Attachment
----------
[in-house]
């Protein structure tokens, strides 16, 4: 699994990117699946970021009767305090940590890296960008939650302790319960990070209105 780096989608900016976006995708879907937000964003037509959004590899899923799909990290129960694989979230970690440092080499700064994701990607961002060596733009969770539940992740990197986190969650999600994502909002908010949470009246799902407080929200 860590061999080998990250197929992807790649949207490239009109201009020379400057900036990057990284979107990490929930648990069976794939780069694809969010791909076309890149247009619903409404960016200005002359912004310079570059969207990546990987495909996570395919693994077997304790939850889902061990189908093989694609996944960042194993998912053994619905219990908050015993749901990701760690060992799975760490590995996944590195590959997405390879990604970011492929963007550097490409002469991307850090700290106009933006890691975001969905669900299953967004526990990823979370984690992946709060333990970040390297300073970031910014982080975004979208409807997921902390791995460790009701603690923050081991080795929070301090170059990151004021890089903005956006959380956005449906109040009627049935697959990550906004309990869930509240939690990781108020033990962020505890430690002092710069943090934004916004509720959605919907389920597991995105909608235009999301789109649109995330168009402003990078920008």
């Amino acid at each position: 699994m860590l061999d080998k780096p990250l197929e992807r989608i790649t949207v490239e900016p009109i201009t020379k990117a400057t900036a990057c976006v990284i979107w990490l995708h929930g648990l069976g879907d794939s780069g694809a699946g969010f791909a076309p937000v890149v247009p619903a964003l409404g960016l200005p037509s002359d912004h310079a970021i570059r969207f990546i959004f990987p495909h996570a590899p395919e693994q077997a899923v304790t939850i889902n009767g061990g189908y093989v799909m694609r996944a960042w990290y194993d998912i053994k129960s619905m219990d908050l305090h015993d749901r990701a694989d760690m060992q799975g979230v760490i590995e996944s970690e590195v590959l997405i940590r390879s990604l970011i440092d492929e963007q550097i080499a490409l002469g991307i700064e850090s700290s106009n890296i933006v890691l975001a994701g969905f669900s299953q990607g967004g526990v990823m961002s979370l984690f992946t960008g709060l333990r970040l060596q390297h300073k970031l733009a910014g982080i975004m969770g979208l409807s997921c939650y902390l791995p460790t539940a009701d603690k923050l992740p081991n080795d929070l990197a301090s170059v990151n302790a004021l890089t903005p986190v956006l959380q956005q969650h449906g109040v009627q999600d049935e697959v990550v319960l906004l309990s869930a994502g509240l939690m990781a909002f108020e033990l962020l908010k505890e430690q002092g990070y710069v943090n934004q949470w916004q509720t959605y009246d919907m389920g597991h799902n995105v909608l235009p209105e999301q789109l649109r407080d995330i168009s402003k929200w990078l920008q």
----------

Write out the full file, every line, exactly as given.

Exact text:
[in-house]
């Protein structure tokens, strides 16, 4: 699994990117699946970021009767305090940590890296960008939650302790319960990070209105 780096989608900016976006995708879907937000964003037509959004590899899923799909990290129960694989979230970690440092080499700064994701990607961002060596733009969770539940992740990197986190969650999600994502909002908010949470009246799902407080929200 860590061999080998990250197929992807790649949207490239009109201009020379400057900036990057990284979107990490929930648990069976794939780069694809969010791909076309890149247009619903409404960016200005002359912004310079570059969207990546990987495909996570395919693994077997304790939850889902061990189908093989694609996944960042194993998912053994619905219990908050015993749901990701760690060992799975760490590995996944590195590959997405390879990604970011492929963007550097490409002469991307850090700290106009933006890691975001969905669900299953967004526990990823979370984690992946709060333990970040390297300073970031910014982080975004979208409807997921902390791995460790009701603690923050081991080795929070301090170059990151004021890089903005956006959380956005449906109040009627049935697959990550906004309990869930509240939690990781108020033990962020505890430690002092710069943090934004916004509720959605919907389920597991995105909608235009999301789109649109995330168009402003990078920008």
């Amino acid at each position: 699994m860590l061999d080998k780096p990250l197929e992807r989608i790649t949207v490239e900016p009109i201009t020379k990117a400057t900036a990057c976006v990284i979107w990490l995708h929930g648990l069976g879907d794939s780069g694809a699946g969010f791909a076309p937000v890149v247009p619903a964003l409404g960016l200005p037509s002359d912004h310079a970021i570059r969207f990546i959004f990987p495909h996570a590899p395919e693994q077997a899923v304790t939850i889902n009767g061990g189908y093989v799909m694609r996944a960042w990290y194993d998912i053994k129960s619905m219990d908050l305090h015993d749901r990701a694989d760690m060992q799975g979230v760490i590995e996944s970690e590195v590959l997405i940590r390879s990604l970011i440092d492929e963007q550097i080499a490409l002469g991307i700064e850090s700290s106009n890296i933006v890691l975001a994701g969905f669900s299953q990607g967004g526990v990823m961002s979370l984690f992946t960008g709060l333990r970040l060596q390297h300073k970031l733009a910014g982080i975004m969770g979208l409807s997921c939650y902390l791995p460790t539940a009701d603690k923050l992740p081991n080795d929070l990197a301090s170059v990151n302790a004021l890089t903005p986190v956006l959380q956005q969650h449906g109040v009627q999600d049935e697959v990550v319960l906004l309990s869930a994502g509240l939690m990781a909002f108020e033990l962020l908010k505890e430690q002092g990070y710069v943090n934004q949470w916004q509720t959605y009246d919907m389920g597991h799902n995105v909608l235009p209105e999301q789109l649109r407080d995330i168009s402003k929200w990078l920008q």